Relationship Between Breastfeeding and Cataracts Among Women
by Anne Eglash MD, IBCLC, FABM
Cataracts are lenses of the eyes that become opaque and difficult to see through. They account for over 1/3 of cases of blindness worldwide. Many of us have parents who have undergone cataract removal, or pets that have become blind due to cataracts. In 2010, 24 million individuals were diagnosed with cataracts, with 61% occurring in women.
The only treatment for cataracts is surgical removal, so efforts have been made to identify risk factors and strategies to reduce the risk of cataracts.
The authors of this study used the US National Health and Nutrition Examination Survey (NHANES) data during 1999-2006 to explore the relationship between breastfeeding and the incidence of cataract extraction. They evaluated 4914 women over age 50 who had given birth, and evaluated the association between their number of infants breastfed for more than 1 month and their history of cataract removal. They adjusted the data for expected confounders, including smoking, income, age, education, alcohol use and diabetes.
The authors found that women who breastfed 1 child for at least a month had a significantly lower risk of cataract extraction, and the risk decreased further with increased number of breastfed children.
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An estimated 38 million and 50 million individuals will have cataract in the U.S. alone by 2030 and 2050, respectively. Breastfeeding is known to improve a number of health outcomes in both breastfed children and breastfeeding mothers. However, little is known about the relationship between breastfeeding and cataract, the leading cause of blindness worldwide, in breastfeeding mothers. This study was conducted to investigate the relationship between breastfeeding and maternal cataract extraction history in a nationally representative sample of the U.S. population.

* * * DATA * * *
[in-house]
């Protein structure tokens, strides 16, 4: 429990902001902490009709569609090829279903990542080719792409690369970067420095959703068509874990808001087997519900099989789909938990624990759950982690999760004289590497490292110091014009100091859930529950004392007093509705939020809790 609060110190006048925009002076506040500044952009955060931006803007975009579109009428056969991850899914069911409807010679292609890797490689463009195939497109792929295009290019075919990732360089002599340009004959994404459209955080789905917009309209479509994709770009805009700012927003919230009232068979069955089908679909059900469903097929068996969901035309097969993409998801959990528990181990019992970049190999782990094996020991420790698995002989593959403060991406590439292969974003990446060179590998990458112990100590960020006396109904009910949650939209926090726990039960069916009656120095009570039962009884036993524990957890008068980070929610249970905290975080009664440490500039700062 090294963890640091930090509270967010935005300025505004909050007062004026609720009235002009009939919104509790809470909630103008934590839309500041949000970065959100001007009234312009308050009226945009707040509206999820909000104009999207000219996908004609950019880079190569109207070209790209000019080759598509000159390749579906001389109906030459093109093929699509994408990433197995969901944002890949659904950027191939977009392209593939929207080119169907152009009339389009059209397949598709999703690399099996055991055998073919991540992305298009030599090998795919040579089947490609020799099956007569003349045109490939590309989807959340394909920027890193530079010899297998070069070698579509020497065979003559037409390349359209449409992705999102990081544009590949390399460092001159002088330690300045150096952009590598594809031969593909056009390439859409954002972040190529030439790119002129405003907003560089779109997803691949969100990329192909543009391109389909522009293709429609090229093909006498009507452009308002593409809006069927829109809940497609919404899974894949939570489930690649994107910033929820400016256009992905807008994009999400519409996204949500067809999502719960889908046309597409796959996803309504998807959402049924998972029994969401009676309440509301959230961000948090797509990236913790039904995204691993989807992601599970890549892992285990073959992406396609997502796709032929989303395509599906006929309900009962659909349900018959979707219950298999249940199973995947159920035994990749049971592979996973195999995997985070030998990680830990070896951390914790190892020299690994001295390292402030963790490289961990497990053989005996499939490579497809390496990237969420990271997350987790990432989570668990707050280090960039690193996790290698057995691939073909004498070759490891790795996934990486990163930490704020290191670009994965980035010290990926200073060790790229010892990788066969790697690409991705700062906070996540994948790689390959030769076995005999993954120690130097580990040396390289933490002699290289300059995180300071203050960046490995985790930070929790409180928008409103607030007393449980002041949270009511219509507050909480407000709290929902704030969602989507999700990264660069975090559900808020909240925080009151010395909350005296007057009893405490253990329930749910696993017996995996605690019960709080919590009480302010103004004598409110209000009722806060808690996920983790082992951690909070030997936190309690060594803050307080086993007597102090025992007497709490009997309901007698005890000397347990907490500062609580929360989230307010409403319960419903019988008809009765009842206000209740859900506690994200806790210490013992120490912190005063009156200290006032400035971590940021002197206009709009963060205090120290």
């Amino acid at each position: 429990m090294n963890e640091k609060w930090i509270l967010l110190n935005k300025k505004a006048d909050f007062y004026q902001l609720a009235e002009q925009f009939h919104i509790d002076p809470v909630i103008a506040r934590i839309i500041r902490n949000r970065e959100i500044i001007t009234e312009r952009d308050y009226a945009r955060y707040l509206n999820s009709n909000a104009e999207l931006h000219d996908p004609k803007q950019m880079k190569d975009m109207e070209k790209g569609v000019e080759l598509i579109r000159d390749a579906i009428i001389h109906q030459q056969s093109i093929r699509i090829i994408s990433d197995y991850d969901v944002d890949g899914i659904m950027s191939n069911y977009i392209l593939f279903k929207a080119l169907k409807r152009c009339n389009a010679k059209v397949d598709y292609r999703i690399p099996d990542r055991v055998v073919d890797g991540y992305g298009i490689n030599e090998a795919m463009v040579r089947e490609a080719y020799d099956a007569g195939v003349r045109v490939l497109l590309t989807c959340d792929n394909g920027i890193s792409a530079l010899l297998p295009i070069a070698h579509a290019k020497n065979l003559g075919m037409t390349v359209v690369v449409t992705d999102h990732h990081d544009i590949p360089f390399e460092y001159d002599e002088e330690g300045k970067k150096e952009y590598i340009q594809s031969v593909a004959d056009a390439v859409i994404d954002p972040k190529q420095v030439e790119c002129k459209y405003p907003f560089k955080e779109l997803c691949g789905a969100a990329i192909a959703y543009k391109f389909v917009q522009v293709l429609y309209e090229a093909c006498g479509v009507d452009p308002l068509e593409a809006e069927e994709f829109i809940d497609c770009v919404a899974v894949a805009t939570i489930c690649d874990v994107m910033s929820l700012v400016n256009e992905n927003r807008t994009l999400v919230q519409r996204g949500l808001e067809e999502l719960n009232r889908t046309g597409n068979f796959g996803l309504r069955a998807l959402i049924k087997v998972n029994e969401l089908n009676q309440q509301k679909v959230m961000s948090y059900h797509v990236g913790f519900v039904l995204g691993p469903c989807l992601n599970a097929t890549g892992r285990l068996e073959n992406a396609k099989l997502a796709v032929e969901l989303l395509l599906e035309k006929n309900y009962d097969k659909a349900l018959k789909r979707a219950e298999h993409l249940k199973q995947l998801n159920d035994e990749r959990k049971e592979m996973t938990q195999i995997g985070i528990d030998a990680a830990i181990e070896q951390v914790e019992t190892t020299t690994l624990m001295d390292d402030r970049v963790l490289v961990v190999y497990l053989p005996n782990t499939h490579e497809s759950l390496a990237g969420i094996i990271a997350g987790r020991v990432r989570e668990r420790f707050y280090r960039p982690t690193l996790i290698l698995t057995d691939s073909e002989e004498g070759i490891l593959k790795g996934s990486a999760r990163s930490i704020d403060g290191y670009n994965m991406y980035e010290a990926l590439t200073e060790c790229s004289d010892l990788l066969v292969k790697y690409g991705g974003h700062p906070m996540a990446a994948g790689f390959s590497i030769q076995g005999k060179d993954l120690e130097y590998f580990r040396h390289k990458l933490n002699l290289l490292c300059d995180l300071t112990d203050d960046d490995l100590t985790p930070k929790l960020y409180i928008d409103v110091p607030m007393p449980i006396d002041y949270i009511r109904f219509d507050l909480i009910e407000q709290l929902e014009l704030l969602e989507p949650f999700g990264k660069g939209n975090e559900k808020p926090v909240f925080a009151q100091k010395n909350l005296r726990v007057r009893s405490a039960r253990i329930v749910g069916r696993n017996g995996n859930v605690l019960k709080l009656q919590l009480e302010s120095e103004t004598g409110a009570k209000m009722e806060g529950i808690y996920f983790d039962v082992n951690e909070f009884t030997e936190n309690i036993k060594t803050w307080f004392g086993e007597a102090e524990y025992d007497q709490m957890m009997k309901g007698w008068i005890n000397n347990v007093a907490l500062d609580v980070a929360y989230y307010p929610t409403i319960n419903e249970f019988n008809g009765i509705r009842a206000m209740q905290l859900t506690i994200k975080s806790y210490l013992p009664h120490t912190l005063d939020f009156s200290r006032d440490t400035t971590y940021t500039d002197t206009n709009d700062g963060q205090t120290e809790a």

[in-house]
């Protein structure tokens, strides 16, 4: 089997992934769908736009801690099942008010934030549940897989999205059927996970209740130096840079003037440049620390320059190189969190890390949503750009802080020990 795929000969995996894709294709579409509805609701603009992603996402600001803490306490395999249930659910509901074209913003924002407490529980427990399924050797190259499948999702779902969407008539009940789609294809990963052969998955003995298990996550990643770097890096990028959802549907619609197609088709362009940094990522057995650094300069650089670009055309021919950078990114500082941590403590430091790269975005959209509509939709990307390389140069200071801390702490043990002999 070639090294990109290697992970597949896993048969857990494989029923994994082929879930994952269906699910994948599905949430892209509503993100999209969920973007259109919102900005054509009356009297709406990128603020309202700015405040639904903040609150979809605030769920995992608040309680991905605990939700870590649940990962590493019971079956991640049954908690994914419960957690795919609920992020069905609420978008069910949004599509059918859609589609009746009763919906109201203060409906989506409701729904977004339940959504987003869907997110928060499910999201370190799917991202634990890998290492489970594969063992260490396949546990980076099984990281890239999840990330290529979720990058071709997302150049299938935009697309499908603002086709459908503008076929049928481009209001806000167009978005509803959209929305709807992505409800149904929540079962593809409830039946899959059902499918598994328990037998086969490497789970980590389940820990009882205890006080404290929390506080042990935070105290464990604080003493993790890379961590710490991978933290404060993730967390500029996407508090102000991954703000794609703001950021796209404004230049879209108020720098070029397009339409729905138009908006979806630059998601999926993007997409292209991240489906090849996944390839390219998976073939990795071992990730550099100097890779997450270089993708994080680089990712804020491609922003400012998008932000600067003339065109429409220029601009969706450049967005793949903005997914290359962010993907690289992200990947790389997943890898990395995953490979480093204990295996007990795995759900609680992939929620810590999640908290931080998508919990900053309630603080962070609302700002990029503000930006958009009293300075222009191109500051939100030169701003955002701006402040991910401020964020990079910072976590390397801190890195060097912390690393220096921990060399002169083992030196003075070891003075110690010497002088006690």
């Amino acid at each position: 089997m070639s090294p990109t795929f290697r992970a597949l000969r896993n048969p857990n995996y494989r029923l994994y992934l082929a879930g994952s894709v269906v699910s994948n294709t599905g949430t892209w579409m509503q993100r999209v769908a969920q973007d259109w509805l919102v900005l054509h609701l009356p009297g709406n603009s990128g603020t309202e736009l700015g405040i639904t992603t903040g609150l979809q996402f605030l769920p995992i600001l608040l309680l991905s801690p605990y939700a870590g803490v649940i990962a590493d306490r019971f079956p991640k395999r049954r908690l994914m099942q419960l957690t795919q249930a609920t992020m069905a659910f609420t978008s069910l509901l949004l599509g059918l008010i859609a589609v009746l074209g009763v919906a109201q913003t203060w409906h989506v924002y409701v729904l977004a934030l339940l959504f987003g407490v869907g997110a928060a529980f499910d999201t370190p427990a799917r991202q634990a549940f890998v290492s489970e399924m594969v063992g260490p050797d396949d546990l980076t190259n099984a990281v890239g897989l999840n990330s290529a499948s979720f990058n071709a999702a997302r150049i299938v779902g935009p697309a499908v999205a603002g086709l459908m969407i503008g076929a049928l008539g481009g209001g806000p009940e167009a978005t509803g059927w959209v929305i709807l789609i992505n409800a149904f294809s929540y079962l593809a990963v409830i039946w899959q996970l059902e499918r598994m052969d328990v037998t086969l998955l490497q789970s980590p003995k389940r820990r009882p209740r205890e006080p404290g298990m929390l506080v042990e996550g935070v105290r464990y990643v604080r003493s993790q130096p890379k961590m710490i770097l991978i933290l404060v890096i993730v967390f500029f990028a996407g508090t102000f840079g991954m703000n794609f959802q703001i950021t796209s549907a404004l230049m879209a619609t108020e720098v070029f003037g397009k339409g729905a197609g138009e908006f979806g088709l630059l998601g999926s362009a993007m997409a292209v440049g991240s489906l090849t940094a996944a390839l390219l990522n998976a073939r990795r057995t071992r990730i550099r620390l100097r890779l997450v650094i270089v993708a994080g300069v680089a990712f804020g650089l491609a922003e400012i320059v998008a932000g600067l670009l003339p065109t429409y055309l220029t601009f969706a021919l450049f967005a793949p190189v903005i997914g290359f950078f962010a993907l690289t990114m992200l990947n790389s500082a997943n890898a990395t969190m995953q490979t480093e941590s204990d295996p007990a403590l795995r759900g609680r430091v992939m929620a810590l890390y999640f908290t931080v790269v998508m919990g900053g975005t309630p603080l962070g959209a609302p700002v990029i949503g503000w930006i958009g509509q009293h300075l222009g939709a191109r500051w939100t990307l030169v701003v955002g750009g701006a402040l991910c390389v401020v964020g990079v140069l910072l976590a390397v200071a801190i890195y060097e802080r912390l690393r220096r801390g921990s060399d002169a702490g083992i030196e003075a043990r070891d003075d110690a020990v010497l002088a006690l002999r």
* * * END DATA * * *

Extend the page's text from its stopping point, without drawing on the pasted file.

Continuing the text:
A 10-year multistage, probability-sampling survey data was used to identify parous women aged ≥50 years who provided breastfeeding history and cataract extraction history (n = 4897). Breastfeeding history was considered positive if a participant reported breastfeeding at least one child for ≥1 month. The main outcome was cataract extraction history. Estimates are presented in odds ratios (OR) and 95% confidence intervals (95%CI).
Approximately half of the studied women breastfed at least one child ≥1 month, and about 18% reported cataract extraction history. Participants with a positive breastfeeding history were less likely to have a positive cataract extraction history in both age-adjusted (OR = 0.814, 95% CI = 0.670–0.989) and multivariable logistic regression (OR = 0.794, 95%CI = 0.639–0.988). Higher number of breastfed children was also associated with a lower risk of cataract extraction history (OR = 0.934, 95%CI = 0.883–0.988).
The findings suggest that breastfeeding may be associated with a decrease in the likelihood of age-related cataract extraction in parous women from the U.S. population.
The authors explain that women with metabolic syndrome-associated conditions, particularly diabetes, are at higher risk of cataract formation, and a history of breastfeeding is associated with a lower risk of type 2 diabetes with age. Interestingly, the authors found that if they controlled for diabetes, there still was evidence that breastfeeding protects from cataracts. The protective mechanism is not clear.
This is not the first study to find this association. A 2016 study in Korea that analyzed data for 3821 women over 50 also found a decreased risk of cataracts in association with longer breastfeeding.